Patterns and predictors of changes in active commuting over 12 months

  • Panter J
  • Griffin S
  • Dalton A
 et al. 
  • 85


    Mendeley users who have this article in their library.
  • 23


    Citations of this article.


Objective: To assess the predictors of uptake and maintenance of walking and cycling, and of switching to the car as the usual mode of travel, for commuting. Methods: 655 commuters in Cambridge, UK reported all commuting trips using a seven-day recall instrument in 2009 and 2010. Individual and household characteristics, psychological measures relating to car use and environmental conditions on the route to work were self-reported in 2009. Objective environmental characteristics were assessed using Geographical Information Systems. Associations between uptake and maintenance of commuting behaviours and potential predictors were modelled using multivariable logistic regression. Results: Mean within-participant changes in commuting were relatively small (walking: +. 3.0. min/week, s.d.= 66.7; cycling: - 5.3. min/week, s.d.= 74.7). Self-reported and objectively-assessed convenience of public transport predicted uptake of walking and cycling respectively, while convenient cycle routes predicted uptake of cycling and a pleasant route predicted maintenance of walking. A lack of free workplace parking predicted uptake of walking and alternatives to the car. Less favourable attitudes towards car use predicted continued use of alternatives to the car. Conclusions: Improving the convenience of walking, cycling and public transport and limiting the availability of workplace car parking may promote uptake and maintenance of active commuting. © 2013 Elsevier Inc.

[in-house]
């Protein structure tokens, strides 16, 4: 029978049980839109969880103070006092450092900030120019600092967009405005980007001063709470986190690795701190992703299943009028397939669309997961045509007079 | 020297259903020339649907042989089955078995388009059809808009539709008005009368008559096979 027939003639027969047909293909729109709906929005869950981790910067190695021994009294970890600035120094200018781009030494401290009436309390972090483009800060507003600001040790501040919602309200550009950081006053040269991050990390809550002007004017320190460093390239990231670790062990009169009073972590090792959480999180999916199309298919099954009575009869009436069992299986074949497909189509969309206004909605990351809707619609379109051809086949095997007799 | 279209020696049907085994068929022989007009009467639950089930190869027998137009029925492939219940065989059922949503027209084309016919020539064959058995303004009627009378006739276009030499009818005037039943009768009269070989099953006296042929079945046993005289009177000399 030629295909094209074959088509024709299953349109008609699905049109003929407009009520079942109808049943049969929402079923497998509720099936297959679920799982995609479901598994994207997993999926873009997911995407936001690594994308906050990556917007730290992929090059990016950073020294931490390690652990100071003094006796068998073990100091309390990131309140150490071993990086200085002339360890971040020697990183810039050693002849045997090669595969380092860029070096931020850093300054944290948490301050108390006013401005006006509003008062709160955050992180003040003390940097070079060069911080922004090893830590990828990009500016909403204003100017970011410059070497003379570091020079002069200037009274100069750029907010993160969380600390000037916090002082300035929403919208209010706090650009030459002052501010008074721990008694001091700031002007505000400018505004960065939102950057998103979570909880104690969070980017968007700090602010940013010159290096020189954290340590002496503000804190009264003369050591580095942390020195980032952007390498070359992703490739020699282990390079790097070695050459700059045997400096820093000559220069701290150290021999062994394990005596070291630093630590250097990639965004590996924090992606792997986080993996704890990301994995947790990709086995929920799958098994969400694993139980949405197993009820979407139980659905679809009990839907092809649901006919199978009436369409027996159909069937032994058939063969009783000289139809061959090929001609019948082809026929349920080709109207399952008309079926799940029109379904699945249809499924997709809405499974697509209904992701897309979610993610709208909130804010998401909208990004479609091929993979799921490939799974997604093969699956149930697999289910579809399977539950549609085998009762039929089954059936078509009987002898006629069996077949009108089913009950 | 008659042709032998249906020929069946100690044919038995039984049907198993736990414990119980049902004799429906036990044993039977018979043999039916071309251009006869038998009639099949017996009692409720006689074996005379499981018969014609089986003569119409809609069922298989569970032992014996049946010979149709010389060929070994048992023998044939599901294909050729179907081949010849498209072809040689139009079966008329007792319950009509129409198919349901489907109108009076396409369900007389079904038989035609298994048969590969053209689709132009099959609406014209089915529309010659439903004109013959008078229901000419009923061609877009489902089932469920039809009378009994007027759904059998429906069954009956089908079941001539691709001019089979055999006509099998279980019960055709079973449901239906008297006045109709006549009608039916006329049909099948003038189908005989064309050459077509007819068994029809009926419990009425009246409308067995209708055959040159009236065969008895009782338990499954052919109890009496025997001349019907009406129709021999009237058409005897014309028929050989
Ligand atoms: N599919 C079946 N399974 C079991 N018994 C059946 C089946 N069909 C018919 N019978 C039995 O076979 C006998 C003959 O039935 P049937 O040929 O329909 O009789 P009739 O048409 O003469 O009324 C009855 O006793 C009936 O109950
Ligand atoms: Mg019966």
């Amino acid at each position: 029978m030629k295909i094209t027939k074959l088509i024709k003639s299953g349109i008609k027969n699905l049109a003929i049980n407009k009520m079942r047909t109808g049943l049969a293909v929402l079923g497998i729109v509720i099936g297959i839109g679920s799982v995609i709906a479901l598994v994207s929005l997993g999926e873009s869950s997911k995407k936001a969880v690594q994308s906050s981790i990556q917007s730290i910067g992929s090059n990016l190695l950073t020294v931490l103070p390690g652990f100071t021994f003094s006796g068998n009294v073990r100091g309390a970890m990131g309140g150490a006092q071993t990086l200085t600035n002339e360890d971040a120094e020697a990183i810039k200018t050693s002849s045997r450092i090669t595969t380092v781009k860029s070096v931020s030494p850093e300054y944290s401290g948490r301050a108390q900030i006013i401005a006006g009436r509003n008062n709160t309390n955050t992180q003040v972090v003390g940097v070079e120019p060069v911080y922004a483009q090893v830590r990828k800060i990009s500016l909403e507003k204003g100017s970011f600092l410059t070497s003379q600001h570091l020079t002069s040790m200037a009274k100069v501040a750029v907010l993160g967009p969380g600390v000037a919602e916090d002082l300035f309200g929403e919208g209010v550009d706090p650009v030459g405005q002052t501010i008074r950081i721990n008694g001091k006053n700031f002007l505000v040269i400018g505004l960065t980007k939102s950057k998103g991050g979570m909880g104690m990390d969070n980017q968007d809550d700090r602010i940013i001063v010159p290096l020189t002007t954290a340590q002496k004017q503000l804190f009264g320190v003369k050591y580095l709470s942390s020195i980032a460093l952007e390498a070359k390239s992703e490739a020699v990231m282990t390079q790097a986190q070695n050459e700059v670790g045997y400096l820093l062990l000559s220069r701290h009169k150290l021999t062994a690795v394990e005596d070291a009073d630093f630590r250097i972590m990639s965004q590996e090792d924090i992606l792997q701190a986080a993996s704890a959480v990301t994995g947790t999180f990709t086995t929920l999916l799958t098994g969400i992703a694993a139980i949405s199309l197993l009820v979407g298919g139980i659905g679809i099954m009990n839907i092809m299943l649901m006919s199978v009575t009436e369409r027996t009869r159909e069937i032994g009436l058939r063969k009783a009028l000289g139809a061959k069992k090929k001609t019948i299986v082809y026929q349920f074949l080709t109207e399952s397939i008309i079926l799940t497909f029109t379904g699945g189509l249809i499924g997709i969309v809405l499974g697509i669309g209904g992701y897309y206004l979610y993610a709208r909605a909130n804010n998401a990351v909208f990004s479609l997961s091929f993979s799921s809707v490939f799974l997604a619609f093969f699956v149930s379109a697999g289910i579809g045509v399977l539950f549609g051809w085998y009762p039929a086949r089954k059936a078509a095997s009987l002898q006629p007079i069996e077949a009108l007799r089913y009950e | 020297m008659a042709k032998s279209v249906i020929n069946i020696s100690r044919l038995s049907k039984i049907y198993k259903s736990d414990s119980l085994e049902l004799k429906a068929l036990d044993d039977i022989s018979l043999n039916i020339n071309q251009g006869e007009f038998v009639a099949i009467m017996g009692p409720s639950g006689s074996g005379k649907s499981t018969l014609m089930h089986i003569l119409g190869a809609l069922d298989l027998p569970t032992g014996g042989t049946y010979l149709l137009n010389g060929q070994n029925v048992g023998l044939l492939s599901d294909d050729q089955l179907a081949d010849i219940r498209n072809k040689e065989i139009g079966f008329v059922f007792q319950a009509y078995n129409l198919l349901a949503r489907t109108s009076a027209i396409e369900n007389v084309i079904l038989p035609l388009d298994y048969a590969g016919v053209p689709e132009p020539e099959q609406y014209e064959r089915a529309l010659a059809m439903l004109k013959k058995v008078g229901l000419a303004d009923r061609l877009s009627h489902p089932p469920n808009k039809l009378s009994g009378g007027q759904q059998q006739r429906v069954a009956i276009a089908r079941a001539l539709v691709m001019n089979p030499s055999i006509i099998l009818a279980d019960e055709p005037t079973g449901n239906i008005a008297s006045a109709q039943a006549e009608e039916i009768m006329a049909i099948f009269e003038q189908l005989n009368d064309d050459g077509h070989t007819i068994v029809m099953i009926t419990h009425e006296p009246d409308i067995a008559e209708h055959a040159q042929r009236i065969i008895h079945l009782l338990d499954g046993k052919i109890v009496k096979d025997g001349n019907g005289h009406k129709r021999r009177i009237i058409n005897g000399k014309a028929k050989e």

Author-supplied keywords

  • Adults
  • Behavioural change
  • Cycling
  • Environment design
  • Epidemiology
  • Follow-up studies
  • Health promotion
  • Longitudinal study
  • Physical activity and health
  • Walking

Get free article suggestions today

Mendeley saves you time finding and organizing research

Sign up here
Already have an account ?Sign in

Find this document


Cite this document

Choose a citation style from the tabs below

Save time finding and organizing research with Mendeley

Sign up for free